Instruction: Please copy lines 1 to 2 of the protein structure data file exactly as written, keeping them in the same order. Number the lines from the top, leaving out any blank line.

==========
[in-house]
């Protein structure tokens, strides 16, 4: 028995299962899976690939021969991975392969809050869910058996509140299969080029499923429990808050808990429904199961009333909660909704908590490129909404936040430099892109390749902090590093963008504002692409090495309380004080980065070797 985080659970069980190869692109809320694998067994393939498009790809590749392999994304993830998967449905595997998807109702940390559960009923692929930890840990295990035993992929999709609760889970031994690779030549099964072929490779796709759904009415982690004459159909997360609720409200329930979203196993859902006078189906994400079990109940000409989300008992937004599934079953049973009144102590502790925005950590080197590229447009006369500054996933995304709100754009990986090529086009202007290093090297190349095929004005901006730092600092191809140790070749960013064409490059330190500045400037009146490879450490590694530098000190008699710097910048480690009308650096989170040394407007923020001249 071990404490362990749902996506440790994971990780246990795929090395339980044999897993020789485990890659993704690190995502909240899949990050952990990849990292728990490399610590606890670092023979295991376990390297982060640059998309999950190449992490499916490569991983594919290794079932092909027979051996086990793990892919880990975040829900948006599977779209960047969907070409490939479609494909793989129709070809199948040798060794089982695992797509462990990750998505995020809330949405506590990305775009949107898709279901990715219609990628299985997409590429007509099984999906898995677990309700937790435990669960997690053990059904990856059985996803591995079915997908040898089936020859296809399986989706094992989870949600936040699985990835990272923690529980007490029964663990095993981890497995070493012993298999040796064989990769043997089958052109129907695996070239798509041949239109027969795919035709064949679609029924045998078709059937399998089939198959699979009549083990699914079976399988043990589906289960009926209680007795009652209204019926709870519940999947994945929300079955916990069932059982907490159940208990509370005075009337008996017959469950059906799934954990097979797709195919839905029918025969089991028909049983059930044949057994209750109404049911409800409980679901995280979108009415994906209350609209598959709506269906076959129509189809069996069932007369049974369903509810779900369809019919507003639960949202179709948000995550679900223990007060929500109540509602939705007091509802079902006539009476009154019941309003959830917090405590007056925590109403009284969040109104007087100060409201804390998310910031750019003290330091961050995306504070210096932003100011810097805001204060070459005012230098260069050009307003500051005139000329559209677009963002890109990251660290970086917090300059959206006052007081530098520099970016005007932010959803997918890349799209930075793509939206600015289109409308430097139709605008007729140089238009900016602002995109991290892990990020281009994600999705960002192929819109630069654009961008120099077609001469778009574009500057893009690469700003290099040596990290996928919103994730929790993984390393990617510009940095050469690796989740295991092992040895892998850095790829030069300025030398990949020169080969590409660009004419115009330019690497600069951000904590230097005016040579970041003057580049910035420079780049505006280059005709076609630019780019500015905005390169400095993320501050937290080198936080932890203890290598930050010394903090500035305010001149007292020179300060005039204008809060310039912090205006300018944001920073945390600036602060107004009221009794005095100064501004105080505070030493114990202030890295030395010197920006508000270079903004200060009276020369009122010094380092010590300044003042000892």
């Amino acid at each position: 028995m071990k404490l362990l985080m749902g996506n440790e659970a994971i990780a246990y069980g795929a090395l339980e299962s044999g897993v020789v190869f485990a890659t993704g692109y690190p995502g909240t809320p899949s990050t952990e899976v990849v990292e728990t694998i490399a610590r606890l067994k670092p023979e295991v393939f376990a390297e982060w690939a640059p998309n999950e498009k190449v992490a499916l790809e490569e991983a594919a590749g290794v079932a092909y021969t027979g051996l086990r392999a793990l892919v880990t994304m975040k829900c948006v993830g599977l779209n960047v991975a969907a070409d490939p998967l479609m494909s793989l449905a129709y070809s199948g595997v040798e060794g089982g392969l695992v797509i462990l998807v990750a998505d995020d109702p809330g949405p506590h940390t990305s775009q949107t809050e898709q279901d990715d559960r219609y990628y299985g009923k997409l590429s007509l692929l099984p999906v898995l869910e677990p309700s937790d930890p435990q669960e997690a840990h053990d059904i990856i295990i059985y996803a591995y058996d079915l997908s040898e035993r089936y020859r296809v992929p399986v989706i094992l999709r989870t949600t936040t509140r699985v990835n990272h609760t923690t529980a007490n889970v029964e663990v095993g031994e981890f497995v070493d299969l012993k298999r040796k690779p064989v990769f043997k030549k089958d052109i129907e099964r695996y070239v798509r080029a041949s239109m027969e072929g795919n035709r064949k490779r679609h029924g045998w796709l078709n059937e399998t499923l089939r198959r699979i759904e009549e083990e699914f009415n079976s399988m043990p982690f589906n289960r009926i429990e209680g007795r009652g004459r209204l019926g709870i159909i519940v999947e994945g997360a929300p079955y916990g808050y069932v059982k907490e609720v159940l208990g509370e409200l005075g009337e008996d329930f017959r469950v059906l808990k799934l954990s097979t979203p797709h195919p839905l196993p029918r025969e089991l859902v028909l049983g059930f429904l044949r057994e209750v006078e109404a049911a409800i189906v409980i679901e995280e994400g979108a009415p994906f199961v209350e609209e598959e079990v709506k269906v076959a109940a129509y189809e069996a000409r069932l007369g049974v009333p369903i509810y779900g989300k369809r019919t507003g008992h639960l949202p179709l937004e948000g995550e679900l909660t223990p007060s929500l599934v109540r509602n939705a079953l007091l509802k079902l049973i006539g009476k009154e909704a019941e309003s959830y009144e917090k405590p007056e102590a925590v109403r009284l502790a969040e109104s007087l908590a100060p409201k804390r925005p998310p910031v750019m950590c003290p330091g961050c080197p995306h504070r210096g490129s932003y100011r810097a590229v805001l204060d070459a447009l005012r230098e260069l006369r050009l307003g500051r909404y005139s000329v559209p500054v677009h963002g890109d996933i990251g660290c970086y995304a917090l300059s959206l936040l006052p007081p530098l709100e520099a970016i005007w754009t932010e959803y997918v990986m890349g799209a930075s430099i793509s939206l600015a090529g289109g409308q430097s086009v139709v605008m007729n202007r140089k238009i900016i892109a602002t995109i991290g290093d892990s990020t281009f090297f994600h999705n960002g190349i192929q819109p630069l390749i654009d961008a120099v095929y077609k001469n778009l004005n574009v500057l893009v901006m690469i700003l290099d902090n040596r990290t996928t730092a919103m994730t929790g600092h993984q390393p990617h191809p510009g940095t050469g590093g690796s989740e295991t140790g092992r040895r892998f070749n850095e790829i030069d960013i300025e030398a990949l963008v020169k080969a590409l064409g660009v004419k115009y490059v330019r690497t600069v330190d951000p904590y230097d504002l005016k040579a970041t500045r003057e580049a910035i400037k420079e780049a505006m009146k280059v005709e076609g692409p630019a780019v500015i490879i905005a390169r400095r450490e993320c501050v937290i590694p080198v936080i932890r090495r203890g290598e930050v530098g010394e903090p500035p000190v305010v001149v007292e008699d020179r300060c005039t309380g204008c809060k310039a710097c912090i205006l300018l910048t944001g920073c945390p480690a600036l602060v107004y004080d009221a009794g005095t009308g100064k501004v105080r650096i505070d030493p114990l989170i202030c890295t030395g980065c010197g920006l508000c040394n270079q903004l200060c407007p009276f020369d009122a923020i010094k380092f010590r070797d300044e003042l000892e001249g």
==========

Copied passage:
[in-house]
């Protein structure tokens, strides 16, 4: 028995299962899976690939021969991975392969809050869910058996509140299969080029499923429990808050808990429904199961009333909660909704908590490129909404936040430099892109390749902090590093963008504002692409090495309380004080980065070797 985080659970069980190869692109809320694998067994393939498009790809590749392999994304993830998967449905595997998807109702940390559960009923692929930890840990295990035993992929999709609760889970031994690779030549099964072929490779796709759904009415982690004459159909997360609720409200329930979203196993859902006078189906994400079990109940000409989300008992937004599934079953049973009144102590502790925005950590080197590229447009006369500054996933995304709100754009990986090529086009202007290093090297190349095929004005901006730092600092191809140790070749960013064409490059330190500045400037009146490879450490590694530098000190008699710097910048480690009308650096989170040394407007923020001249 071990404490362990749902996506440790994971990780246990795929090395339980044999897993020789485990890659993704690190995502909240899949990050952990990849990292728990490399610590606890670092023979295991376990390297982060640059998309999950190449992490499916490569991983594919290794079932092909027979051996086990793990892919880990975040829900948006599977779209960047969907070409490939479609494909793989129709070809199948040798060794089982695992797509462990990750998505995020809330949405506590990305775009949107898709279901990715219609990628299985997409590429007509099984999906898995677990309700937790435990669960997690053990059904990856059985996803591995079915997908040898089936020859296809399986989706094992989870949600936040699985990835990272923690529980007490029964663990095993981890497995070493012993298999040796064989990769043997089958052109129907695996070239798509041949239109027969795919035709064949679609029924045998078709059937399998089939198959699979009549083990699914079976399988043990589906289960009926209680007795009652209204019926709870519940999947994945929300079955916990069932059982907490159940208990509370005075009337008996017959469950059906799934954990097979797709195919839905029918025969089991028909049983059930044949057994209750109404049911409800409980679901995280979108009415994906209350609209598959709506269906076959129509189809069996069932007369049974369903509810779900369809019919507003639960949202179709948000995550679900223990007060929500109540509602939705007091509802079902006539009476009154019941309003959830917090405590007056925590109403009284969040109104007087100060409201804390998310910031750019003290330091961050995306504070210096932003100011810097805001204060070459005012230098260069050009307003500051005139000329559209677009963002890109990251660290970086917090300059959206006052007081530098520099970016005007932010959803997918890349799209930075793509939206600015289109409308430097139709605008007729140089238009900016602002995109991290892990990020281009994600999705960002192929819109630069654009961008120099077609001469778009574009500057893009690469700003290099040596990290996928919103994730929790993984390393990617510009940095050469690796989740295991092992040895892998850095790829030069300025030398990949020169080969590409660009004419115009330019690497600069951000904590230097005016040579970041003057580049910035420079780049505006280059005709076609630019780019500015905005390169400095993320501050937290080198936080932890203890290598930050010394903090500035305010001149007292020179300060005039204008809060310039912090205006300018944001920073945390600036602060107004009221009794005095100064501004105080505070030493114990202030890295030395010197920006508000270079903004200060009276020369009122010094380092010590300044003042000892």